• A simple arrhythmia detection circuit 39 is included with this preferred embodiment, and illustrated in FIG. 3D. The output from circuit 36 is monitored the preferred embodiment, a high rate can be selected amongst 4, with two selection bits dedicated to do so at input 9 d and the low and flatline trigger rates each have one bit to turn them on or off provided by inputs 9 d. These inputs designated 9 d preferably come from a register that holds the gain the mode and the rate settings, illustrated as register 9 in FIG. 3. Such features may be programmable through communication with the implanted device by an external device. Preferred timing for the high rate triggers is 140, 162 and 182 beats per minute, requiring 8 consecutive beats at such a rate to initiate the trigger. Additionally the trigger may be programmed off. The low rate counter/comparitor may be programmable to detect low rates of 40 or 30 bpm, requiring 4 consecutive low rate intervals to trigger. Additionally a flat-line trigger can be set to occur after 3 or 4 and one half seconds of no QRS detection.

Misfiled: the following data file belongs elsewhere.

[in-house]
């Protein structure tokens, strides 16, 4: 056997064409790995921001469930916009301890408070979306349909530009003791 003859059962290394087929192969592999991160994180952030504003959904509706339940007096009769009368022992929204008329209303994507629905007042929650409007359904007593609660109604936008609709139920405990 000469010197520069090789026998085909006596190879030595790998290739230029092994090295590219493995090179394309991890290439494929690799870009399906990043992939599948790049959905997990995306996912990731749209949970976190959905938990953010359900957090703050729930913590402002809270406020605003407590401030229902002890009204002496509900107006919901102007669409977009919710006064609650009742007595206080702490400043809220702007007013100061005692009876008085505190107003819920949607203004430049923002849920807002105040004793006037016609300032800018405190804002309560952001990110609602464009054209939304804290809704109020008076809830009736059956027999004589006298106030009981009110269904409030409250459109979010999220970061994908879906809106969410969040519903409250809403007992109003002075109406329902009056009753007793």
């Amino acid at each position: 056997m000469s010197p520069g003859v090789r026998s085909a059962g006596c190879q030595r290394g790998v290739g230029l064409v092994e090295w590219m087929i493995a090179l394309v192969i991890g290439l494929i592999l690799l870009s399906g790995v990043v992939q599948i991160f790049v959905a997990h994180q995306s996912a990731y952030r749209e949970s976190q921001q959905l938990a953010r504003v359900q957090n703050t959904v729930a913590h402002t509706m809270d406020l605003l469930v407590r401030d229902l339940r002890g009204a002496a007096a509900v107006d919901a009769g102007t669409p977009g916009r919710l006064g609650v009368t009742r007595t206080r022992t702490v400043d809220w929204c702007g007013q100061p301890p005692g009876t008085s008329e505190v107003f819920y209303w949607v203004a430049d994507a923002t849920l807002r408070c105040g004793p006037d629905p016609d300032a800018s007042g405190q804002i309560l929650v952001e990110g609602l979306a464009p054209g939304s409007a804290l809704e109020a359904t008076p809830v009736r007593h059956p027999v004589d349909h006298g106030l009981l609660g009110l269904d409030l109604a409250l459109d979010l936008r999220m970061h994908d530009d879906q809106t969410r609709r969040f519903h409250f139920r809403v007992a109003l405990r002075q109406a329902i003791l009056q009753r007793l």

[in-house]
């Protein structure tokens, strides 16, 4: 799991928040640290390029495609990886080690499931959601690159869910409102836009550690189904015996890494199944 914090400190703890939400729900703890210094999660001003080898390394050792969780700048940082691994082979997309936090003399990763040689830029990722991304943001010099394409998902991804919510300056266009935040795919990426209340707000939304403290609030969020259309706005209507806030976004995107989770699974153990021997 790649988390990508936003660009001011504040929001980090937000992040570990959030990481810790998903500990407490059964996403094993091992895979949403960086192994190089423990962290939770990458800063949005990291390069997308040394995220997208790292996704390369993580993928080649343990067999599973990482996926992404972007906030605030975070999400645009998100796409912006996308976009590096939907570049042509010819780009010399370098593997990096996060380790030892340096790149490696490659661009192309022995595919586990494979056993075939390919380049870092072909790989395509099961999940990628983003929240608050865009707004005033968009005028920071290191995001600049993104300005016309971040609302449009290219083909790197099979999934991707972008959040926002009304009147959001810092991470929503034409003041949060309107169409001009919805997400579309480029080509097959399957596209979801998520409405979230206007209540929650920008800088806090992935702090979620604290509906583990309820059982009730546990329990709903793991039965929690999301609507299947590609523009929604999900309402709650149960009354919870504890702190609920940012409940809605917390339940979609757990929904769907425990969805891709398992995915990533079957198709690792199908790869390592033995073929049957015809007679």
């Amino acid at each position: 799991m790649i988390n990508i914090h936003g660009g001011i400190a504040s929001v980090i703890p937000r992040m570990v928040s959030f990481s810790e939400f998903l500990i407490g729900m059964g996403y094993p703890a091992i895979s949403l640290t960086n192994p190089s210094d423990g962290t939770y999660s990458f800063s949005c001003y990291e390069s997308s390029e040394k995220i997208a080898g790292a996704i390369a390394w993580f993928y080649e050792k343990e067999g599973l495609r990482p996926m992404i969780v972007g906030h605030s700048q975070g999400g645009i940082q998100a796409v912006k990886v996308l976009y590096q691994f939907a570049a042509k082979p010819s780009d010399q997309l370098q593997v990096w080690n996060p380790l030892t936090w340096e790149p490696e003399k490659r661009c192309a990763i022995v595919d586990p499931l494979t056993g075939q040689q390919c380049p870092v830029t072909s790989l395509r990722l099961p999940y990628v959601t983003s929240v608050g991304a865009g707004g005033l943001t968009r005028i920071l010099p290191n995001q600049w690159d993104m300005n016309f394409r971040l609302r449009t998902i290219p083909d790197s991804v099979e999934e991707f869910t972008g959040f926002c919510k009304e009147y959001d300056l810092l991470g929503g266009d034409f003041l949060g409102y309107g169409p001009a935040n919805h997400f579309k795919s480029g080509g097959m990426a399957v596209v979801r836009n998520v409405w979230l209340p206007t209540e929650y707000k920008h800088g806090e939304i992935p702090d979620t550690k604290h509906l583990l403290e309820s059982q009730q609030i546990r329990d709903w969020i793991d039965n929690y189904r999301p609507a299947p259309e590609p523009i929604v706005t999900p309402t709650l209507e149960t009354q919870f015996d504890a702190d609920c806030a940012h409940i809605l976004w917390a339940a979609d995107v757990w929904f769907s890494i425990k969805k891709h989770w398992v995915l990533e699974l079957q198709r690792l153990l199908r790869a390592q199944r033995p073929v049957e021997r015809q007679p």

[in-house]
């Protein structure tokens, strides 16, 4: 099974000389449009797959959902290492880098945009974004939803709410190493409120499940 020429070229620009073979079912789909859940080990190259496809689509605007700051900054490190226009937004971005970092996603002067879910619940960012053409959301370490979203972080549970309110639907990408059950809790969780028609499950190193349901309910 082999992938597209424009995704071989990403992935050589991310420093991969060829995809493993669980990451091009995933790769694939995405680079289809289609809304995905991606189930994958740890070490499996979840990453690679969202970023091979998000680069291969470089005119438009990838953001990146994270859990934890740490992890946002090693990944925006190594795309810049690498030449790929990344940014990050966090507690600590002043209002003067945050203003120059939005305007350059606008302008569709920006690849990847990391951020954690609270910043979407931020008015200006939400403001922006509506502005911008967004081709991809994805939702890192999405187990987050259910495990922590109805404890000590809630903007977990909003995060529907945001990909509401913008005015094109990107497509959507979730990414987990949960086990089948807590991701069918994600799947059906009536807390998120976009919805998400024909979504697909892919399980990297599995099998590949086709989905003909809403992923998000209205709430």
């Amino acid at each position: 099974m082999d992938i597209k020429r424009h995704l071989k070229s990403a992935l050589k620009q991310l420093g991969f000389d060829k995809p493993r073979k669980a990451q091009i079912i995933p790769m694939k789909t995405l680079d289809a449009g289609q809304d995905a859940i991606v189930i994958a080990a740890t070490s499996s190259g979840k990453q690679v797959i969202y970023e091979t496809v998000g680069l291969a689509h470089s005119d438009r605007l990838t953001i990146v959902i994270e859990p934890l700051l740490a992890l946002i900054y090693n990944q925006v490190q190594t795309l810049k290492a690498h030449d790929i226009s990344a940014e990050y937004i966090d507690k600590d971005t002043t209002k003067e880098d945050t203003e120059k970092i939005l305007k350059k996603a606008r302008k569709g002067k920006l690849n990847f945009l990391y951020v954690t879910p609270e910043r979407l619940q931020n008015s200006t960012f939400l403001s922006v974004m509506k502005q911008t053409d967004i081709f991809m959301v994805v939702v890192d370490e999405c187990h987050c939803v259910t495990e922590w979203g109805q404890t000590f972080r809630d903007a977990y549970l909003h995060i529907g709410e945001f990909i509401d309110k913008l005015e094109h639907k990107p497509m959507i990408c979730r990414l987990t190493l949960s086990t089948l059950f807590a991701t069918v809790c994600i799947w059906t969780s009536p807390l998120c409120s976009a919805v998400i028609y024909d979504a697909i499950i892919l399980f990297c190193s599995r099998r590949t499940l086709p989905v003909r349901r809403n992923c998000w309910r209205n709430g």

• For embodiments that include more sensors and/or electronics, an additional sensor could be added to benefit the patient. One particularly useful would be an activity sensor based on a single or multi-axis accelerometer, which indicates the level of patient activity and his orientation. By checking for output that indicates the occurrence of a VVS (VasoVagal Syncope) episode, (for example, the patient falling from an episode) such an addition offers an improved trigger for events that might otherwise be missed by an arrhythmia detector set up like in FIG. 3D. Such a sensor trigger could replace the circuitry of 3D.
  • Additional circuits may be provided to support additional functions if desired, however in order to reduce size and power consumption and extend the life of the device and reduce the intrusion into the body of the wearer, auxiliary circuits should be kept to a minimum. Such additional circuits could support temperature sensing, oxygen sensing, pressure sensing, respiration sensing, and any other kind of sensing that can be demonstrated to have been known for implanted devices. They may each have their own auto triggers based on sensor output, or depend on manual triggers. Additionally, activity sensing or positional sensing devices can provide additional input for recordation and or autotriggerring functions. As new sensors become available they may also be incorporated into these designs.